Here's a published example of a problem I come across frequently:
A cop is six times more likely to be shot by someone black than the opposite.
Let us assume that the writer meant to say:
Events in which a cop is shot by someone black are six times more frequent than events in which a someone black is shot by a cop.
Obviously a concise way of abbreviating the second clause would be desirable. But is there a way to do it that is not ambiguous?
The problem with the way the author did it originally is that the opposite could mean a number of things. E.g.,
- White (or non-black) is the opposite of black, so did he mean than by someone not black?
- Not getting shot is the opposite of getting shot, so did he mean than not being shot by someone black?
Granted those may seem like less likely interpretations, but they are not inconsistent with the original sentence.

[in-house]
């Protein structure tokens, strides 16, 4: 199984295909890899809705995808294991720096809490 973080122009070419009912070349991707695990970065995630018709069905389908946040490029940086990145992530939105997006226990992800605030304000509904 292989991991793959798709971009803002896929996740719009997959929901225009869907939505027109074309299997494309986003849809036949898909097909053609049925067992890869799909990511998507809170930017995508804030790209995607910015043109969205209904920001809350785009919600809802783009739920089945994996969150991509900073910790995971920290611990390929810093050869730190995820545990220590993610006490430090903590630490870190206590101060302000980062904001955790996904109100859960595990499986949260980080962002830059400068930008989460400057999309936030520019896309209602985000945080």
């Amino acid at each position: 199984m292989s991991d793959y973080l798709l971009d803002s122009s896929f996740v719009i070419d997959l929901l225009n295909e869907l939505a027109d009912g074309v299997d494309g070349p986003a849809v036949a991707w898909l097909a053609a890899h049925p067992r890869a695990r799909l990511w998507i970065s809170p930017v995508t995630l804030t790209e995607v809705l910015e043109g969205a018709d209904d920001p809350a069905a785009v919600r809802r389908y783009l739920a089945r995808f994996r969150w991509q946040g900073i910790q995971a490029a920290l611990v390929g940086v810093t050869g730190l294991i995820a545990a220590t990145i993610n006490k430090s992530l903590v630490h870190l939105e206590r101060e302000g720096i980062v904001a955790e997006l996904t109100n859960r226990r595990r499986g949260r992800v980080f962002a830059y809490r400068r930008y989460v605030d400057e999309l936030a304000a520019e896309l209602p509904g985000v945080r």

My inclination is to replace the opposite with vice versa, but is that truly unambiguous in this example? I.e., is the original example so amended inconsistent with any interpretation other than the one desired? Or is there a better solution to concisely convey what I assumed was the intended fact?
For those who find the subject matter distracting please replace the original quote with ScotM's equivalent but less politically hot formulation:
A bird is six times more likely to be eaten by a cat than the opposite.
Not that it's relevant to the question, but for reference here is the source and context of the original quote.
Homicide is the leading cause of death for young black men in the U.S., and around 90 percent of the perpetrators are also black. Yet for months we’ve had protesters nationwide pretending that our morgues are full of young black men because cops are shooting them. Around 98 percent of black shooting deaths do not involve police. In fact, a cop is six times more likely to be shot by someone black than the opposite. Race Relations and Law Enforcement — Jason L. Riley